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This report offers an overview of the state of WASH services in the country. It draws from a number of national data sources, desk reviews, and original research to analyze service delivery in the country and assess the sector’s performance. It offers an overview of poverty in Nigeria, considers the relationship between poverty and WASH and explores demographic patterns influencing access to WASH. Further, it evaluates the performance of water agencies and some relevant policies, examines and identifies institutional frameworks, offers insights on how to make the sector more efficient and sustainable, financing and its implementation, sector monitoring and evaluation and sub sectors. The report concludes with recommendations for tackling the current crisis of WASH services in Nigeria.

2.0INTRODUCTION
Nigeria is one of the West African countries and is located on the gulf of Guinea. With a total area of 923,768 square kms. It is world’s 32nd largest country, after Tanzania. However, in terms of population, Nigeria is the most populous country of Africa. The population of Nigeria, as per the National Population Commission, is around 183 million (2015 projection) spread over its 36 States and Federal Capital Territory (FCT), 774 Local Government Areas (LGAs), 9522 wards and around 123,240 communities. It also has one of the fastest-growing economies in Sub-Saharan Africa: its gross domestic product (GDP) quadrupled between 2005 and 2015. However, Nigeria has been unable to translate its rapid growth into fast poverty reduction.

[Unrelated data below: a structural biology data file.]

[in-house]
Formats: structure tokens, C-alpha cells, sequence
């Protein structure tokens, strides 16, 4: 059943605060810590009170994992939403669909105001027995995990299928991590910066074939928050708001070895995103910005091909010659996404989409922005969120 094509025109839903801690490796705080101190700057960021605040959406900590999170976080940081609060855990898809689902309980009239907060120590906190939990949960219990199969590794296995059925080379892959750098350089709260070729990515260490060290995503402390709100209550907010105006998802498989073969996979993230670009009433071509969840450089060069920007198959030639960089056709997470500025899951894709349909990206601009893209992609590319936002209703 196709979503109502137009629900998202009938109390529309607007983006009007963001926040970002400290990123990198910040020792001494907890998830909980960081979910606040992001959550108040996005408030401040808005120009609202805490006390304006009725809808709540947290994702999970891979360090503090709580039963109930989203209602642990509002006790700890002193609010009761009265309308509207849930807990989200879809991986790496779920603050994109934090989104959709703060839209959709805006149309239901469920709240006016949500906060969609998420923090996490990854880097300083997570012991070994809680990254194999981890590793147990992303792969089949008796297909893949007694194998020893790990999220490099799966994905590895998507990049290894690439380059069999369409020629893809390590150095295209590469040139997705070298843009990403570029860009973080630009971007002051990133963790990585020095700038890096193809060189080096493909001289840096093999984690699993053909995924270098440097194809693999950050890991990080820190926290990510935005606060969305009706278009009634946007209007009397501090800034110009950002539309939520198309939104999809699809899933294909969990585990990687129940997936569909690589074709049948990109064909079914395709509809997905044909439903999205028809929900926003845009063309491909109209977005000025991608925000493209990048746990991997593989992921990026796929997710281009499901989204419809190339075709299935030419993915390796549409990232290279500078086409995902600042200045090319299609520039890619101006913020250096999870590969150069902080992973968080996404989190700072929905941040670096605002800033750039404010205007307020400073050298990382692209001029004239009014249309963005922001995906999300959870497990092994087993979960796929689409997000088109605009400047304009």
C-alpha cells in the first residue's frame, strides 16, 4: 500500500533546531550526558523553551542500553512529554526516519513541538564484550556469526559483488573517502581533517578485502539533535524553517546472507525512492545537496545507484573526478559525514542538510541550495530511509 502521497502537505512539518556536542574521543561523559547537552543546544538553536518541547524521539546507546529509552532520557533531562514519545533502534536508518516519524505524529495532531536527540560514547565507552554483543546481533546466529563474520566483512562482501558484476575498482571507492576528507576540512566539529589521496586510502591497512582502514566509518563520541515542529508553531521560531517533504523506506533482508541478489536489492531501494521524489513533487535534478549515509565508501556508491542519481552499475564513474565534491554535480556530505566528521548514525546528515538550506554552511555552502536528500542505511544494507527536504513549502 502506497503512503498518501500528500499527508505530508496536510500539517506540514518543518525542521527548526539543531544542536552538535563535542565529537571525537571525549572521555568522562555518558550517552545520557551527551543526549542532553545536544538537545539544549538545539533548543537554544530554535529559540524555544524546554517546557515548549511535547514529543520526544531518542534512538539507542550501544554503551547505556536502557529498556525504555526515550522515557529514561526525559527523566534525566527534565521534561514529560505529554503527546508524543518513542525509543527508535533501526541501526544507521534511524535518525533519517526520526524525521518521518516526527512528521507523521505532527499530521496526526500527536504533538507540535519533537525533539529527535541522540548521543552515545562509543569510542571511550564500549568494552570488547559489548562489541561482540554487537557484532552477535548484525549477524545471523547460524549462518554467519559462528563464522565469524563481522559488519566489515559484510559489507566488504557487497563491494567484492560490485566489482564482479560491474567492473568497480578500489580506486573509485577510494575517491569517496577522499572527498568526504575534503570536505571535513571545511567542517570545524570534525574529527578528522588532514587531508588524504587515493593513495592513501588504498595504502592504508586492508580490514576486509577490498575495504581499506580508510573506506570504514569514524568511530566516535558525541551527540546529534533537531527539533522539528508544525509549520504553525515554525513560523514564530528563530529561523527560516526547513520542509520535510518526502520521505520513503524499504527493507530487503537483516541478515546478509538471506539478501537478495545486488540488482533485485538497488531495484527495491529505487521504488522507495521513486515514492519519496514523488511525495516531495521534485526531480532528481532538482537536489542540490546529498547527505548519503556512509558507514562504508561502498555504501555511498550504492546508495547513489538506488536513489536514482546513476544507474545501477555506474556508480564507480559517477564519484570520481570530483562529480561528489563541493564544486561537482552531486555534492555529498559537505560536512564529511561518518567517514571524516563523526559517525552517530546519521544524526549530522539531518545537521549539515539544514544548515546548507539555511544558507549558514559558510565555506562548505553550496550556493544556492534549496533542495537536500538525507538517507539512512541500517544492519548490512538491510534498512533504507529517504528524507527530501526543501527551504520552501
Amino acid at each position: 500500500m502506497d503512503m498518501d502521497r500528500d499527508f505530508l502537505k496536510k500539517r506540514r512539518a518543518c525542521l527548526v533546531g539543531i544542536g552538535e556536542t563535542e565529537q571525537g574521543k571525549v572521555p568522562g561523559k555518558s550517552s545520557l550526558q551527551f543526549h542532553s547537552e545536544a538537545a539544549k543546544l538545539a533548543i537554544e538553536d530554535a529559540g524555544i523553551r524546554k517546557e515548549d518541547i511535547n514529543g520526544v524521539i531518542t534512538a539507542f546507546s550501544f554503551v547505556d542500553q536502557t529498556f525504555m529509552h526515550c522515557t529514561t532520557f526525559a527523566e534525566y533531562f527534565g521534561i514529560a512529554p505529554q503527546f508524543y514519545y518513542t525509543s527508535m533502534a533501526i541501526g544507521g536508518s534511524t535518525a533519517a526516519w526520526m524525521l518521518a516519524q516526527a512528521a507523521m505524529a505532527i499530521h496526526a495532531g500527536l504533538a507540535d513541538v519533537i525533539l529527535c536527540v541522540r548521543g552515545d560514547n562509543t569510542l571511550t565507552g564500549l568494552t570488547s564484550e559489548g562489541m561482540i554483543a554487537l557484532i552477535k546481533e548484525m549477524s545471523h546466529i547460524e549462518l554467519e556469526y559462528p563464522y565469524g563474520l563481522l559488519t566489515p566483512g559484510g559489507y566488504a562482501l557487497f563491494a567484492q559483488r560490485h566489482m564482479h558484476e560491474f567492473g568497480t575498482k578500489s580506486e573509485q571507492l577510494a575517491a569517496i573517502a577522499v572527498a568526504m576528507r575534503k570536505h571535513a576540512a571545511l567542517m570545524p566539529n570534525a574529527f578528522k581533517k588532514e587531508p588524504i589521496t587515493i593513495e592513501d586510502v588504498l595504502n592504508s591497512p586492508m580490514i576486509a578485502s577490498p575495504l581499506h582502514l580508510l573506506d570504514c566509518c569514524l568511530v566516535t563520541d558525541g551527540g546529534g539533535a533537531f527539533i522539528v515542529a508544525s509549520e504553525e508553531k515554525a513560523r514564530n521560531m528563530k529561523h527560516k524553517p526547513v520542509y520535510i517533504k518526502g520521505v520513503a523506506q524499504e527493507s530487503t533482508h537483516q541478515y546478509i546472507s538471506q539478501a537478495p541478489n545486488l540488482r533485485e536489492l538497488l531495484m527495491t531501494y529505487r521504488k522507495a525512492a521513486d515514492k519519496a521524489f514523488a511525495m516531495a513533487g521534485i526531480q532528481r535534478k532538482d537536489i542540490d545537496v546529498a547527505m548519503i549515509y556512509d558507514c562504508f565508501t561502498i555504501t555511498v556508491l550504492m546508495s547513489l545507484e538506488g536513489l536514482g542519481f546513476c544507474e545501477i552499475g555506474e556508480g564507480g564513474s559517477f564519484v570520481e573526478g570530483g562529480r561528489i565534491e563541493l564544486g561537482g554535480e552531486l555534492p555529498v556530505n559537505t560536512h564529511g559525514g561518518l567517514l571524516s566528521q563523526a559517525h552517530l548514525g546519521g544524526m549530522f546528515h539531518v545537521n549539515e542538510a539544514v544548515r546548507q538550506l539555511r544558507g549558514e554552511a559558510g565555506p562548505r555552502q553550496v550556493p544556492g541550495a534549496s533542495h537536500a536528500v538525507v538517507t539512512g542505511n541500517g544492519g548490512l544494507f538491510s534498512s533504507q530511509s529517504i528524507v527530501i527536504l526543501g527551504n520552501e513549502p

The population growth rate is a little over 3% per annum. The country’s most expansive topographical region is that of the valleys of the Niger and Benue River. These two rivers converge and empty into the Niger Delta which is one of the world’s largest river deltas and the location of a large area of Central African Mangroves. While on the south-west of Niger is a “rugged” highland, on the south-west of Benue are hills and mountains; the latter forms the Mambila Plateau. Nigeria is a heterogeneous country of more than 250 ethnic groups. The country is divided into six geo-political zones viz., North West, North East, North Central, South East, South South and South West. The States falling under each of these regions are given below. Their location can be seen from Map below.

North-East: Yobe, Borno, Bauchi, Gombe, Adamawa and TarabaNorth-West: Kebbi, Sokoto, Zamfara, Katsina, Kaduna, Kano and JigawaNorth-Central: Niger, Kwara, Kogi, Nasarawa, Benue, Plateau and FCT-Abuja
South-East: Enugu, Imo, Anambra, Abia and EbonyiSouth-West: Oyo, Osun, Ekiti, Ogun, Ondo and Lagos
South-South: Edo, Delta, Bayelsa, Akwa Ibom, Rivers and Cross-River

Figure 1: Map of Nigeria Showing the Geo-Political zone